Analytical Tools and Metabolomic Methods for Identifying Stilbenes and Other Defence Induced Compounds

As previously mentioned, stilbenes are phytoalexins produced naturally by several plants upon attack by pathogens such as bacteria or fungi. Because of their dynamic behaviour as responses to stress, their detection requires methods that can be used for monitoring their differential response in various phytopathologic situations. Various HPLC methods have been used for detection and quantification of stilbenes. Indeed, HPLC in gradient mode on reversed phase C18 columns provides a means to separate stilbenes directly in crude extracts without the need for derivatisation.

Many extraction methods have been tested in conjunction with the direct use of HPLC for stilbene profiling [103]. Most of the qualitative or quantitative analytical studies were performed with HPLC and ultraviolet (UV), fluorescence (FD) or electrochemical (ECD) detection [104]. We have demonstrated that fluorimetric detection is much more sensitive than UV detection and that its specificity allows simple pre-purification of grape berries juice and/or direct injection of wines [42]. The fluorescent properties of stilbenes have also been used for their in vivo detection and local assessment in grapevine leaves [105]. As discussed below, HPLC coupled to mass spectrometry (LC-MS) provides an even more sensitive and selective method for the detection of these polyphenols [106].

In general, all of these analytical approaches have been used in a targeted manner and require the use of well-defined stilbene standards for identification and quantification.

To obtain a deeper understanding of plant stress response phenomena at the level of production of phytoalexins, phytohormones and other stress-induced metabolites, non-targeted, holistic analytical approaches can be used. These studies are performed using 'metabolomics', which is defined as a universally applicable non-targeted analytical approach to identify and quantify the largest possible number of metabolites of a biological system. The complete set of primary and secondary metabolites of low molecular weight (MW < 1,000 Da) constitutes the 'plant metabolome'. The size of this metabolome is still unknown, but it is estimated to contain several thousand constituents [107].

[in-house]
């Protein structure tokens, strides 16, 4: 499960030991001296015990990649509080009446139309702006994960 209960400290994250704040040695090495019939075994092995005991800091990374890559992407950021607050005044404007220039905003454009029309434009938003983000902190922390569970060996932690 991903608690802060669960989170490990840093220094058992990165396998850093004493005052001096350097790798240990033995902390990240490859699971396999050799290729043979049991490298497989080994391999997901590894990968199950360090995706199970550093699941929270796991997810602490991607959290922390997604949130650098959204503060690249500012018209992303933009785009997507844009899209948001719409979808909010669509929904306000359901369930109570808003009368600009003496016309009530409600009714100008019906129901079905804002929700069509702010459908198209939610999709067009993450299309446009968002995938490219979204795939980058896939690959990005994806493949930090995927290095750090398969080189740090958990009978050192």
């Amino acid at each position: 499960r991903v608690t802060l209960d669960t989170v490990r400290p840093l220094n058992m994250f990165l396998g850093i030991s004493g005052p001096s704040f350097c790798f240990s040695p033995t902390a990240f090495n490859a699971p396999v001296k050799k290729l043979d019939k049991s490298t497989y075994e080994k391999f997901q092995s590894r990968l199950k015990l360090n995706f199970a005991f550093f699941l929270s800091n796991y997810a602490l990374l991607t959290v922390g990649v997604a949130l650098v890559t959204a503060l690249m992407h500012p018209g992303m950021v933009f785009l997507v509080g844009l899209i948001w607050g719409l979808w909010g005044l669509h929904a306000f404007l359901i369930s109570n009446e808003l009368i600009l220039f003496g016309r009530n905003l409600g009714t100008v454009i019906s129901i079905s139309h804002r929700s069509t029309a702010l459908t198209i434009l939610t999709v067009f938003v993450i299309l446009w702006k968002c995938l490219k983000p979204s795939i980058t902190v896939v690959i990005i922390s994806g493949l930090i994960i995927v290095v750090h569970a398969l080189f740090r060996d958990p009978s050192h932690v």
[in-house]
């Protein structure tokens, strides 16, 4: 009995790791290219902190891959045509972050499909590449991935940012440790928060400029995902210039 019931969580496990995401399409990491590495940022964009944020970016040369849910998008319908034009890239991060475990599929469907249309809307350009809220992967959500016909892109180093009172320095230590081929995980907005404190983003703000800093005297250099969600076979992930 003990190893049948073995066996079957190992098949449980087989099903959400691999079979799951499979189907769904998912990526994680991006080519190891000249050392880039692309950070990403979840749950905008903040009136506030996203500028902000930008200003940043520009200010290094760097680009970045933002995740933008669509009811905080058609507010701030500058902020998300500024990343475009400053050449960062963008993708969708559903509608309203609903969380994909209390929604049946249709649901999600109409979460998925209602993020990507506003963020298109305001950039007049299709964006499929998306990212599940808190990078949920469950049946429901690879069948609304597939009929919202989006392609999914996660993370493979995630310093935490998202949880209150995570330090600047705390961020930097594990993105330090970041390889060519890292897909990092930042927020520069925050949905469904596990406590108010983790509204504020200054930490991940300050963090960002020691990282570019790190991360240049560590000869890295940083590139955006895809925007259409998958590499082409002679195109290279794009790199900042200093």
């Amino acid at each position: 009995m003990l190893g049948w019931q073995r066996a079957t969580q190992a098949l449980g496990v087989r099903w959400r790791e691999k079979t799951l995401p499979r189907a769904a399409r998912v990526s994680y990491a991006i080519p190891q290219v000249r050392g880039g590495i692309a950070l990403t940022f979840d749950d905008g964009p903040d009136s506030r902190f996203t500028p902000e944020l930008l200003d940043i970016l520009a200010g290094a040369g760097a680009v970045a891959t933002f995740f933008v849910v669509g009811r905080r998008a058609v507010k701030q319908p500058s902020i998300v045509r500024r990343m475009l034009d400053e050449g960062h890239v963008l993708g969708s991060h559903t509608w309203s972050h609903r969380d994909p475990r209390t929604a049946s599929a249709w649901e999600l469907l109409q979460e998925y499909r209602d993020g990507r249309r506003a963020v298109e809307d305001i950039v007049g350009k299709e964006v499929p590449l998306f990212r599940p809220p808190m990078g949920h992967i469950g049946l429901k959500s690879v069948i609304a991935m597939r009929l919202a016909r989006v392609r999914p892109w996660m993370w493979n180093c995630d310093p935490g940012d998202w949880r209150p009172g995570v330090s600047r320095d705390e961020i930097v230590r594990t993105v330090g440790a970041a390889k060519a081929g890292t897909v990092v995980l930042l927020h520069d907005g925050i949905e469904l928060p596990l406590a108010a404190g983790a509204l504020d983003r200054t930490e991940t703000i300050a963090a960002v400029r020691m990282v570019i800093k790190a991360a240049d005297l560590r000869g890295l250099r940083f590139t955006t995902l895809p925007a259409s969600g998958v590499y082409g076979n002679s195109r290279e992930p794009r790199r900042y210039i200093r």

Metabolomic profiling may actually provide the most 'functional' information of all of the 'omics' technologies [108]; it gives a broad view of the biochemical status of an organism that can be used to monitor significant metabolite variations. Indeed, because metabolites are the end products of the cellular regulatory processes, their levels can be regarded as the ultimate response of biological systems to genetic or environmental changes. Finally, this information can be used in conjunction with other systems biology approaches to assess gene function and provide a holistic view of a living system [109, 110].

Metabolomics, in contrast to 'hypothesis-driven' approaches for the study of plant stress responses, is a 'data-driven' approach that can generate new hypotheses in an unbiased manner. It has the potential to detect not only new stilbenes but also other related metabolites. To our knowledge, this type of approach has not yet been implemented to systematically search for stilbenes, but it has been successfully used to study other aspects of plant defence studies and in wine research.

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